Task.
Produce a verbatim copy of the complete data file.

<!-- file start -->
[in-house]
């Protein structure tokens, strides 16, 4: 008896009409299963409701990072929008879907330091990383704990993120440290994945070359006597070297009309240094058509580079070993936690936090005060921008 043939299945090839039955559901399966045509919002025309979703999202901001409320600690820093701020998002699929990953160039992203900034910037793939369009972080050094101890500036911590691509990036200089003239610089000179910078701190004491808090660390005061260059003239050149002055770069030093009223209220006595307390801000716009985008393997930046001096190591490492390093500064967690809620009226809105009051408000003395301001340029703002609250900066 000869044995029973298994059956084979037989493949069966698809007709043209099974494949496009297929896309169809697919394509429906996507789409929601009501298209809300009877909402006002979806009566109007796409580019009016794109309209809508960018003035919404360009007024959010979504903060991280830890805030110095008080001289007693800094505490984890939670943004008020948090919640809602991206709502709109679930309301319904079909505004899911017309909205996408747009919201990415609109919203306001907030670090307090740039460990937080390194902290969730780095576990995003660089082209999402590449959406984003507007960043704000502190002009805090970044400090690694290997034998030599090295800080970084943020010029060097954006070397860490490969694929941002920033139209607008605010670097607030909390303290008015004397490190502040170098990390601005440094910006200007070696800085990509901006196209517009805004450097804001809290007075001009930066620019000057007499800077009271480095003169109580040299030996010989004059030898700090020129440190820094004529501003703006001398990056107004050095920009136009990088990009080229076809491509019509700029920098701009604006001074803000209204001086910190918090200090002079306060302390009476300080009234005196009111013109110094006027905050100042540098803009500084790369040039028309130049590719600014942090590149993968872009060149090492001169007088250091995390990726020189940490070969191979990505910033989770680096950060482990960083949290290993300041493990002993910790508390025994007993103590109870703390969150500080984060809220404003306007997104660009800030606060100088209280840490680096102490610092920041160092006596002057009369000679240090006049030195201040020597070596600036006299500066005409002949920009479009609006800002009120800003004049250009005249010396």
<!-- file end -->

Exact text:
[in-house]
């Protein structure tokens, strides 16, 4: 008896009409299963409701990072929008879907330091990383704990993120440290994945070359006597070297009309240094058509580079070993936690936090005060921008 043939299945090839039955559901399966045509919002025309979703999202901001409320600690820093701020998002699929990953160039992203900034910037793939369009972080050094101890500036911590691509990036200089003239610089000179910078701190004491808090660390005061260059003239050149002055770069030093009223209220006595307390801000716009985008393997930046001096190591490492390093500064967690809620009226809105009051408000003395301001340029703002609250900066 000869044995029973298994059956084979037989493949069966698809007709043209099974494949496009297929896309169809697919394509429906996507789409929601009501298209809300009877909402006002979806009566109007796409580019009016794109309209809508960018003035919404360009007024959010979504903060991280830890805030110095008080001289007693800094505490984890939670943004008020948090919640809602991206709502709109679930309301319904079909505004899911017309909205996408747009919201990415609109919203306001907030670090307090740039460990937080390194902290969730780095576990995003660089082209999402590449959406984003507007960043704000502190002009805090970044400090690694290997034998030599090295800080970084943020010029060097954006070397860490490969694929941002920033139209607008605010670097607030909390303290008015004397490190502040170098990390601005440094910006200007070696800085990509901006196209517009805004450097804001809290007075001009930066620019000057007499800077009271480095003169109580040299030996010989004059030898700090020129440190820094004529501003703006001398990056107004050095920009136009990088990009080229076809491509019509700029920098701009604006001074803000209204001086910190918090200090002079306060302390009476300080009234005196009111013109110094006027905050100042540098803009500084790369040039028309130049590719600014942090590149993968872009060149090492001169007088250091995390990726020189940490070969191979990505910033989770680096950060482990960083949290290993300041493990002993910790508390025994007993103590109870703390969150500080984060809220404003306007997104660009800030606060100088209280840490680096102490610092920041160092006596002057009369000679240090006049030195201040020597070596600036006299500066005409002949920009479009609006800002009120800003004049250009005249010396």